Looking over the barre, I see Broadway wet with dawn dew, the morning foot traffic beginning to pick up. Standing there on my tippy-toes, knees bent, arms holding onto the ballet barre for balance, I’m in full “power leg” mode at Barre3. Luckily, the passersby can’t really see my sweaty struggle (I checked; the double windows provide a sort of one-way glass effect). This is good because my legs are starting to get the shakes — that sweet spot where the muscles are forced to surrender and reform.
“We try and push muscles to basically the point of fatigue and failure because that is the point where they are going to start to break down and rebuild,” Jessica Neely tells me the preceding afternoon at Noisette Pastry Kitchen next door.
Neely owns and runs the Barre3 downtown, which is coming up on its two-year anniversary in April. The studio is part of former Eugenean (and current Portlander) Sadie Lincoln’s growing barre fitness empire — a genre of exercise that draws on techniques from ballet, yoga and Pilates.
Scanning the framed fitness magazine articles on the studio’s walls, it’s clear that this is the hip, new workout: An Us Weekly clipping points out that even Madonna was flying Lincoln into NYC for her body-sculpting program. The first studio took off in Portland’s Pearl District; nationwide, there are now more than 50 studios and five in the Philippines.
“It’s an hourlong class that really targets every part of your body from head to toe, with low impact but highly effective small-range — for the most part — movements so that your heart rate is elevated, you’re working deeply but it’s not an excruciating workout,” Neely explains. “It’s something that should leave you feeling more energized rather than depleted.”
As an averagely active person who has been taking Barre3 classes on and off for the past year, I would have to agree with the increased energy claims. After doing Barre3, I feel like bouncing down the street. But, as for it not being an excruciating workout, that’s relative. Each class has alternate positions and movements to increase or decrease intensity. I’ve walked away from class dripping, ahem, glowing with sweat, and sore for days, but it’s a good burn with a streamlining effect on the body. And anyone can do it; I’ve been at the barre with college students, people over 70 and pregnant women.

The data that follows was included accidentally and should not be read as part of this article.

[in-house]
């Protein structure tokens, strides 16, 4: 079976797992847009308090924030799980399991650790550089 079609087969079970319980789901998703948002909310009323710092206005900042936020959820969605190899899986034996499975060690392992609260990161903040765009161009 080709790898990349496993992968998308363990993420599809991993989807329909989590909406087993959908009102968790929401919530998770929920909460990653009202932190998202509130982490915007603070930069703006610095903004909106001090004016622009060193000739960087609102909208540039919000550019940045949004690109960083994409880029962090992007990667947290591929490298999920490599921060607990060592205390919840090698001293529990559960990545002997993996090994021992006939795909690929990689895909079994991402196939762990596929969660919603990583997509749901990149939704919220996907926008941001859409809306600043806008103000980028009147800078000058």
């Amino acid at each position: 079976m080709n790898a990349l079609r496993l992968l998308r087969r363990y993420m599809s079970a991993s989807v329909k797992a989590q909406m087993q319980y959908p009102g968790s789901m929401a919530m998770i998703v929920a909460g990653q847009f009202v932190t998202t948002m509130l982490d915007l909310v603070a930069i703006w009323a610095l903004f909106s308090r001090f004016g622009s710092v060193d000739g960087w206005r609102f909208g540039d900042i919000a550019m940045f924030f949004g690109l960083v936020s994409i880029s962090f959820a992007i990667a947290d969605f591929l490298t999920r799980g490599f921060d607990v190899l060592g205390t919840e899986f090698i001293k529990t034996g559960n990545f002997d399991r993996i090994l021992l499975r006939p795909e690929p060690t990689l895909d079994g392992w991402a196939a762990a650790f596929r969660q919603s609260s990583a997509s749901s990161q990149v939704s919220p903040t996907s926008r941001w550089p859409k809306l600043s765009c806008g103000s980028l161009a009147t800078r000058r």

“That’s one of the beauties of all barre workouts, is that they are highly effective in lengthening out muscles, in strengthening and in shedding pounds and inches, particularly inches,” Neely says.
The only complaint that I have heard about Barre3 is the cost. A single class is $20 a pop, higher than the average drop-in class for yoga in town, which typically run $10 to $12 (Pilates hovers around $35). However, you do get what you pay for: The blonde wood studio is always bright and clean; classes are never overcrowded; instructors work hands-on; there are showers, towels, lockers and onsite childcare; and all the equipment is provided — mats, core balls, weights and, of course, the barre.
Neely, a former teacher who got to know Lincoln taking classes from her when they both lived in California, did manage to procure a special discount for the Eugene franchise: 10 percent off for teachers. “We felt like we wanted to offer teachers something a little special all the time,” she says. “Sadie herself is a former educator; she has a master’s in education, so she also has a soft spot in her heart for teachers.”
There are also discounts for seniors and students. And with the studio’s two-year anniversary coming up and a new instructor in training, there will be free, open-to-the-public classes offered in April.
For more information, visit barre3.com/locations/eugene/.